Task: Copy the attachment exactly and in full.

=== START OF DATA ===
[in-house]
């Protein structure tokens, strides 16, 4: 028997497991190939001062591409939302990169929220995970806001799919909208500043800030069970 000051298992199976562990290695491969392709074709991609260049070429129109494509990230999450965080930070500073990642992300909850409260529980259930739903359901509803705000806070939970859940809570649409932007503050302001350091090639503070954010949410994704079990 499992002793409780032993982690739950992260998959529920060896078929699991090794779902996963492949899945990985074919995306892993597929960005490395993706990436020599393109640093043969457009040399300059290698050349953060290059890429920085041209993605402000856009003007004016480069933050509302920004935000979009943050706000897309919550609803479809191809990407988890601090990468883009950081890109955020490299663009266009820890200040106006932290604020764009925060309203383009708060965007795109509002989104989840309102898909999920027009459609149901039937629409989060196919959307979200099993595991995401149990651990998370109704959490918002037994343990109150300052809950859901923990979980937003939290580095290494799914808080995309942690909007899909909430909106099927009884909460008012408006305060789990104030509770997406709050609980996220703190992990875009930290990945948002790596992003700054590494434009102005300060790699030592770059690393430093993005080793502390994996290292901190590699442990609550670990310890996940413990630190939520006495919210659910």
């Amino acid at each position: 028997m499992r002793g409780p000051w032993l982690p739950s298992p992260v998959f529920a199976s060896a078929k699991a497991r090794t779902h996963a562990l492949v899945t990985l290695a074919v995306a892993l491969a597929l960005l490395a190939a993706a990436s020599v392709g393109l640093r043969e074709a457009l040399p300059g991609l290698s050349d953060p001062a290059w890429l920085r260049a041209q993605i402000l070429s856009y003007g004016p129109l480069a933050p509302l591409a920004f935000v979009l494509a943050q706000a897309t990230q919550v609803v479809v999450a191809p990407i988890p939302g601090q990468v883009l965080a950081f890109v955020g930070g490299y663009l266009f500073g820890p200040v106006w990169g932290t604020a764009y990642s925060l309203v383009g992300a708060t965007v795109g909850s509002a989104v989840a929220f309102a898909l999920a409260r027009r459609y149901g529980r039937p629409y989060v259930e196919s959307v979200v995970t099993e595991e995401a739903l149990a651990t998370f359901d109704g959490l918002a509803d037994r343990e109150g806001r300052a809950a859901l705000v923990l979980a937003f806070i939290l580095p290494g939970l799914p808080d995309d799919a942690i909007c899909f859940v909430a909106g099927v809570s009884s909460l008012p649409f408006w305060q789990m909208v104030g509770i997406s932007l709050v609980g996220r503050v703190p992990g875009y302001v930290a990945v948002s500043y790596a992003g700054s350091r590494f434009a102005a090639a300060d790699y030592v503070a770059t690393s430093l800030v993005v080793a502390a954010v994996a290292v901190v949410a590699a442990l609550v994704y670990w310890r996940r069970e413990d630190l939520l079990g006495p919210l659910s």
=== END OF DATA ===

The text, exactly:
[in-house]
């Protein structure tokens, strides 16, 4: 028997497991190939001062591409939302990169929220995970806001799919909208500043800030069970 000051298992199976562990290695491969392709074709991609260049070429129109494509990230999450965080930070500073990642992300909850409260529980259930739903359901509803705000806070939970859940809570649409932007503050302001350091090639503070954010949410994704079990 499992002793409780032993982690739950992260998959529920060896078929699991090794779902996963492949899945990985074919995306892993597929960005490395993706990436020599393109640093043969457009040399300059290698050349953060290059890429920085041209993605402000856009003007004016480069933050509302920004935000979009943050706000897309919550609803479809191809990407988890601090990468883009950081890109955020490299663009266009820890200040106006932290604020764009925060309203383009708060965007795109509002989104989840309102898909999920027009459609149901039937629409989060196919959307979200099993595991995401149990651990998370109704959490918002037994343990109150300052809950859901923990979980937003939290580095290494799914808080995309942690909007899909909430909106099927009884909460008012408006305060789990104030509770997406709050609980996220703190992990875009930290990945948002790596992003700054590494434009102005300060790699030592770059690393430093993005080793502390994996290292901190590699442990609550670990310890996940413990630190939520006495919210659910």
């Amino acid at each position: 028997m499992r002793g409780p000051w032993l982690p739950s298992p992260v998959f529920a199976s060896a078929k699991a497991r090794t779902h996963a562990l492949v899945t990985l290695a074919v995306a892993l491969a597929l960005l490395a190939a993706a990436s020599v392709g393109l640093r043969e074709a457009l040399p300059g991609l290698s050349d953060p001062a290059w890429l920085r260049a041209q993605i402000l070429s856009y003007g004016p129109l480069a933050p509302l591409a920004f935000v979009l494509a943050q706000a897309t990230q919550v609803v479809v999450a191809p990407i988890p939302g601090q990468v883009l965080a950081f890109v955020g930070g490299y663009l266009f500073g820890p200040v106006w990169g932290t604020a764009y990642s925060l309203v383009g992300a708060t965007v795109g909850s509002a989104v989840a929220f309102a898909l999920a409260r027009r459609y149901g529980r039937p629409y989060v259930e196919s959307v979200v995970t099993e595991e995401a739903l149990a651990t998370f359901d109704g959490l918002a509803d037994r343990e109150g806001r300052a809950a859901l705000v923990l979980a937003f806070i939290l580095p290494g939970l799914p808080d995309d799919a942690i909007c899909f859940v909430a909106g099927v809570s009884s909460l008012p649409f408006w305060q789990m909208v104030g509770i997406s932007l709050v609980g996220r503050v703190p992990g875009y302001v930290a990945v948002s500043y790596a992003g700054s350091r590494f434009a102005a090639a300060d790699y030592v503070a770059t690393s430093l800030v993005v080793a502390a954010v994996a290292v901190v949410a590699a442990l609550v994704y670990w310890r996940r069970e413990d630190l939520l079990g006495p919210l659910s």